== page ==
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The overproliferation of cannabis strains following the establishment of cannabis-complicit states in the United States has led to confusion and resulted in a lack of transparency for the consumer at
As various states in the United States are starting up cannabis programs one by one with little cooperation or standardization, entire countries are doing so with efficiency at the same pace. Globally, about 2.25% of the population consumes cannabis. Both medical and recreational cannabis make up a multibillion-dollar global industry. Lawful cannabis programs have already been implemented in Canada, Mexico, the United Kingdom, the Netherlands, Australia, Germany, Italy, Israel, Poland, the Czech Republic, Uruguay, Peru, South Africa, and other countries, regardless of global drug policy. Most of these countries regulate cannabis as a medicine. Israel in particular is at least 10 years ahead of the United States in instituting standardization in the production and extraction of cannabis for clinical trials leading to patented drug products in line to gain approval from the US Food and Drug Administration (FDA) and entry into the lucrative prescription drug market in the United States. Cannabis companies stateside need to play catch up to gain market share, starting with distinguishing the staggering number of cannabis strains being grown.
The overproliferation of cannabis strains following the establishment of cannabis-complicit states in the United States has led to confusion and resulted in a lack of transparency for the consumer at the dispensary. In Washington state alone, more than 39,000 cannabis strains are being grown. Further confounding the situation for the recreational cannabis consumer and patient is the sole reliance placed on tetrahydrocannabinol (THC) content to establish the inherent value of flower rather than taking the entirety of the pharmacologically active chemoprofile of the plant into account. Both state regulators and cannabis testing laboratories can help relieve the growing uncertainty. Regulators should institute broader chemical profiling, genotyping, and mandatory cannabis cultivar registration with specific criteria required before ever growing the cultivar. And those cannabis testing laboratories that go beyond simply quantifying cannabinoid potency and quality assurance are in a unique position to demystify cannabis strains through expanded chemometrics, genotyping, and consumer education. Both approaches are aimed to give cannabis consumers more confidence in what they are purchasing. On the upside, findings indicate that cannabis consumers are willing to pay a premium for genotyped, authenticated flower.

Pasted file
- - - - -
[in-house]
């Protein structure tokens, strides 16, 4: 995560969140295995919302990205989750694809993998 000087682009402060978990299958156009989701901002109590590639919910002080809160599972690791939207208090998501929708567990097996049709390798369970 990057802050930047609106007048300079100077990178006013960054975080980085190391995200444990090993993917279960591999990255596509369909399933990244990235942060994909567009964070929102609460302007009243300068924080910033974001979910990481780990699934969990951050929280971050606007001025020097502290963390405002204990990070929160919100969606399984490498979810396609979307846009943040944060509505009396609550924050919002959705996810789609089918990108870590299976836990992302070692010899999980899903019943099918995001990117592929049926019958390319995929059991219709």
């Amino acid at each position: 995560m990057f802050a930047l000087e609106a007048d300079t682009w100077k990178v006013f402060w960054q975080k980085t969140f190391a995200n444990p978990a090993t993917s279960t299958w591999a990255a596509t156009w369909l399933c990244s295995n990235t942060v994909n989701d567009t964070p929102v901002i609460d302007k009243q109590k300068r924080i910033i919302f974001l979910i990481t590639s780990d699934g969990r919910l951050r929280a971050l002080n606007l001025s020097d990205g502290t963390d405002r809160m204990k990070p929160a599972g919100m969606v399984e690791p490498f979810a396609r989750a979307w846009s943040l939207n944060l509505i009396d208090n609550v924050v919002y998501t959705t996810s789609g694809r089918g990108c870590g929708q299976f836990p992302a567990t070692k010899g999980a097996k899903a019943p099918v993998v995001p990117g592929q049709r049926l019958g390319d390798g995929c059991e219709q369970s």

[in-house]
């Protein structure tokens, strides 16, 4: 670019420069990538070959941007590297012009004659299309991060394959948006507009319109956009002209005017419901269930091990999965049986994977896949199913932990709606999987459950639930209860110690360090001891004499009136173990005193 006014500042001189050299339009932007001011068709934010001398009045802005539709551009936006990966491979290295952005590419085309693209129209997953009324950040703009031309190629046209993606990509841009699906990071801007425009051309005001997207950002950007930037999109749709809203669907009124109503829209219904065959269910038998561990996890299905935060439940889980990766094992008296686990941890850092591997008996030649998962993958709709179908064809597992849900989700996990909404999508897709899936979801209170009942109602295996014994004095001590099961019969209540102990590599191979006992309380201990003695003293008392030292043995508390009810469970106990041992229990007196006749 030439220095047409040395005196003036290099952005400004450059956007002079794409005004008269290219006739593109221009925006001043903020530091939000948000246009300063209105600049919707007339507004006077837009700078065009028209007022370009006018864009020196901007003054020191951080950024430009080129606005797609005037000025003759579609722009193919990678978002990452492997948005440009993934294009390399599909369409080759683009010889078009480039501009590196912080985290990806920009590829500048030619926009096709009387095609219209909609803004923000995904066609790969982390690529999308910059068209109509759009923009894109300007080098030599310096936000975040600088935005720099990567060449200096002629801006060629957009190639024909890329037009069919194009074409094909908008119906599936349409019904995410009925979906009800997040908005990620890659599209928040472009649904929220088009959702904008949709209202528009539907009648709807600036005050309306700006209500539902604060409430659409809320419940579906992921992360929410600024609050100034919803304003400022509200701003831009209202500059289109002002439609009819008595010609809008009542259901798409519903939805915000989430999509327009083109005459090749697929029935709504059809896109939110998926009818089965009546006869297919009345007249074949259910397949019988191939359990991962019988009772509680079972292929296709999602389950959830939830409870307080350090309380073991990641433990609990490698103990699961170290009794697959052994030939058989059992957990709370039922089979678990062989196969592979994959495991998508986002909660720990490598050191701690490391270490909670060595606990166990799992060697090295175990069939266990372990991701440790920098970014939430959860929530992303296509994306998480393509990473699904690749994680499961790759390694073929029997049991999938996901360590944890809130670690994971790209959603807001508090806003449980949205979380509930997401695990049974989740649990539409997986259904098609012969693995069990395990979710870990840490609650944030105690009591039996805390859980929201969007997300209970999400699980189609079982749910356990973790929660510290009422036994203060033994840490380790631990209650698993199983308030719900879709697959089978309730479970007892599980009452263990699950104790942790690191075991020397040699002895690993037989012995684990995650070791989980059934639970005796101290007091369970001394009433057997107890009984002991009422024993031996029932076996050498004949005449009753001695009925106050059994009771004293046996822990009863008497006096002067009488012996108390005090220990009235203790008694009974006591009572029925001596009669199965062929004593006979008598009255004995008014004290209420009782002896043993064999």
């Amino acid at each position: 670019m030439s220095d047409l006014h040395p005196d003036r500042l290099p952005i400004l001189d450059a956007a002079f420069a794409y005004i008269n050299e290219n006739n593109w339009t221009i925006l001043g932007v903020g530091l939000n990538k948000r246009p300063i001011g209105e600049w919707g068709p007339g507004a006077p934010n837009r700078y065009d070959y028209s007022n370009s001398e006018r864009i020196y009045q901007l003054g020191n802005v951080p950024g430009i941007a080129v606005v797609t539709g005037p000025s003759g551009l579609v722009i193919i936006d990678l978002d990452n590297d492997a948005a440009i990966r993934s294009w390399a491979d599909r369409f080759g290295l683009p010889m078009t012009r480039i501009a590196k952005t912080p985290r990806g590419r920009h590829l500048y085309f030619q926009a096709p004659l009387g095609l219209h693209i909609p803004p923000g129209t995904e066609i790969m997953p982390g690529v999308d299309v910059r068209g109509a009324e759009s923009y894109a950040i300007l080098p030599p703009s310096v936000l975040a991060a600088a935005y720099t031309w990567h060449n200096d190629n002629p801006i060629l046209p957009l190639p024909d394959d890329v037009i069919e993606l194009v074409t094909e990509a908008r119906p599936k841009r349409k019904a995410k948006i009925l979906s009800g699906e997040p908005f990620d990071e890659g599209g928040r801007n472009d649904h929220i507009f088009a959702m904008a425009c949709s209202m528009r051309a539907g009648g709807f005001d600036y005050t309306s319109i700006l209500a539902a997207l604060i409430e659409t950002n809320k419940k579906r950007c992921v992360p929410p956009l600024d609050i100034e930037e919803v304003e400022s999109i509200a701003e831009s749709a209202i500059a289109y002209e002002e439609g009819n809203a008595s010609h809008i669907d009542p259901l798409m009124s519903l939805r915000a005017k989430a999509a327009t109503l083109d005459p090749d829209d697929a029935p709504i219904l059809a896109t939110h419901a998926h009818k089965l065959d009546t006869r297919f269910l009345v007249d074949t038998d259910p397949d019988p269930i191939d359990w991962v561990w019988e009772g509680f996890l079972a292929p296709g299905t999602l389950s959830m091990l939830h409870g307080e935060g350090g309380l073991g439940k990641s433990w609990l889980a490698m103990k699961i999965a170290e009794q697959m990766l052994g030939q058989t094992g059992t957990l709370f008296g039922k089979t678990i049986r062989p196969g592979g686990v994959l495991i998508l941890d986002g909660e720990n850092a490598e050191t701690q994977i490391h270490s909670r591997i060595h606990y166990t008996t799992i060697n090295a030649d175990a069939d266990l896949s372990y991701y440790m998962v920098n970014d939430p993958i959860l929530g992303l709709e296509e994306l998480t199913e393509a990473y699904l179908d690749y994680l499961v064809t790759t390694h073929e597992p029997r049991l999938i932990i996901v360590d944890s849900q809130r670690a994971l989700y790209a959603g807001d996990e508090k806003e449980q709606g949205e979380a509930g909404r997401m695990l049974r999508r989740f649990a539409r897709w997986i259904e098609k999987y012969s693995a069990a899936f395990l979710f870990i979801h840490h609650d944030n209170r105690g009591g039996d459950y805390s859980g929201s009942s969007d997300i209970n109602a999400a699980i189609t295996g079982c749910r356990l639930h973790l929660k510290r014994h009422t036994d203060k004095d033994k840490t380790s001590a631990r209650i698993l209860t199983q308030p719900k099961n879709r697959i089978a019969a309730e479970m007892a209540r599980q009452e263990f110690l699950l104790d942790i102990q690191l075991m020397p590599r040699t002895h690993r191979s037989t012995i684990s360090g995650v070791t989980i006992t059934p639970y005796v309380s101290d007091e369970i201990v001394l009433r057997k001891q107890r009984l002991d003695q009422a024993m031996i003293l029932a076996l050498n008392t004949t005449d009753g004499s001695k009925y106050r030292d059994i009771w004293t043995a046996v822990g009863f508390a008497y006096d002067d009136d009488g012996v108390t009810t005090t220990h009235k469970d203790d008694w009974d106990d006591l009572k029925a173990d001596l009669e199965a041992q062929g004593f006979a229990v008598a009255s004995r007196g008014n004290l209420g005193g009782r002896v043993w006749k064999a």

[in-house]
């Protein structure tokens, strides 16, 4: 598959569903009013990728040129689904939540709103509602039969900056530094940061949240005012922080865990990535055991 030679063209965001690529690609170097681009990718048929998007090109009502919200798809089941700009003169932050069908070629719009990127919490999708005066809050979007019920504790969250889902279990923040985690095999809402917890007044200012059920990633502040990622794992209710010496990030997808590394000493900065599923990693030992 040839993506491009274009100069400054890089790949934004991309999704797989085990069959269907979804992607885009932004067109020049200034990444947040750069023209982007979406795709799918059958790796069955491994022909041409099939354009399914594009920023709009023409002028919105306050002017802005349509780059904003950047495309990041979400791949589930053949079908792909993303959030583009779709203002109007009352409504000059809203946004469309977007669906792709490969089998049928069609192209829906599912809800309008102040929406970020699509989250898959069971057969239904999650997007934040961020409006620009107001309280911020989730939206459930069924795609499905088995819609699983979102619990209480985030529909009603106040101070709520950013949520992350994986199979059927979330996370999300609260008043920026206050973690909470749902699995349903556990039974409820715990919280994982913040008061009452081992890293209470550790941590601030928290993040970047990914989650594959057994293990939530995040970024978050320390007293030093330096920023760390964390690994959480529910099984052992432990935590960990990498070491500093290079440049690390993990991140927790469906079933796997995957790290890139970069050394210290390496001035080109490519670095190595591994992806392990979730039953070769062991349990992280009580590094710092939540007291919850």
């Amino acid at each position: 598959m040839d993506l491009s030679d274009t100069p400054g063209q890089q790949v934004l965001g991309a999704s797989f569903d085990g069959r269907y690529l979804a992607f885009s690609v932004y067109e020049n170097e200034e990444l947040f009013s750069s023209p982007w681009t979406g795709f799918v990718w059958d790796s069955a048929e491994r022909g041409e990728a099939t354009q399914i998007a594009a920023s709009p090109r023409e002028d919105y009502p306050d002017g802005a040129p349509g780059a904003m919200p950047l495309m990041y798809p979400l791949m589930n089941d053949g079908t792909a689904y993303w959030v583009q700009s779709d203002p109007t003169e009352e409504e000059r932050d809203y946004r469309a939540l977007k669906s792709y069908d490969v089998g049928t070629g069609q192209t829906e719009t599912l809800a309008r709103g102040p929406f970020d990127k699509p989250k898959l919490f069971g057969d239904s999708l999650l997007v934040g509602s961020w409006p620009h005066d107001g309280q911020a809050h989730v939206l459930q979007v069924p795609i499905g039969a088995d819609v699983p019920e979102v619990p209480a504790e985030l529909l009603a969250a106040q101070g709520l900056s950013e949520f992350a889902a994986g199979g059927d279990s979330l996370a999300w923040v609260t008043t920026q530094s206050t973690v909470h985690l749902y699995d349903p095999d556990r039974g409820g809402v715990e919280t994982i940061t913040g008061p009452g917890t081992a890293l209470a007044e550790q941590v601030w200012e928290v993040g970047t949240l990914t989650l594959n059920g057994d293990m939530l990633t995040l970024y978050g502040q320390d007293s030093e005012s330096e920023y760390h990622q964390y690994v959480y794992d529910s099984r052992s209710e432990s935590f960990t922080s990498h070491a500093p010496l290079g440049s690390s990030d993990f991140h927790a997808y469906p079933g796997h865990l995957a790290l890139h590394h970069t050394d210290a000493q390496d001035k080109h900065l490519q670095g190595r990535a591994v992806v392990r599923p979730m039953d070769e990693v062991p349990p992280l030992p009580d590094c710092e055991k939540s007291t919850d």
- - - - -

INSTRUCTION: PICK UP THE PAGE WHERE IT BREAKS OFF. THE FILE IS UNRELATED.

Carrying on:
Because the vast majority of cannabis being grown in the United States is a Type I drug-type defined as having a cannabidiolic acid-tetrahydrocannabinolic acid (CBDA:THCA) ratio of <0.5, various efforts have been underway to make sense of cannabis strain names through the use of data analytics on broader cannabis flower chemoprofiles. It turns out that cannabis terpenoids not only imbue pharmacologically important attributes, but uniquely provide a basis for a secondary nomenclature after established cannabinoid content. We, and others, have shown that while unique terpenoid chemoprofile patterns exist and can be assigned to a cannabis cultivar, the absolute amounts of any given terpenoid can be influenced by genetic, epigenetics, environmental, and cultivation factors.
The self-inflicted confusion within the United States cannabis industry is an opportunity to demonstrate ingenuity against the rapidly maturing global cannabis industry, where outdoor growing costs are a fraction of the indoor energy intensive grows here. Throwing out unnecessary impediments is a priority, starting with nonstandard strain naming in favor of the agronomic and horticultural practice of registered “cultivar” names based on full genome sequencing and broad chemometrics to allow for consistent, reproducibly effective comparisons within the United States cannabis industry and enable trademarking or patenting of specific cultivars. As the industry rapidly evolves toward big agriculture versus boutique cannabis growers, cannabis cultivar authentication will be a key to success and keeping market share in the United States.
Cindy Orser, PhD, is the Chief Science Officer with Digipath Labs in Las Vegas, Nevada. Direct correspondence to: firstname.lastname@example.org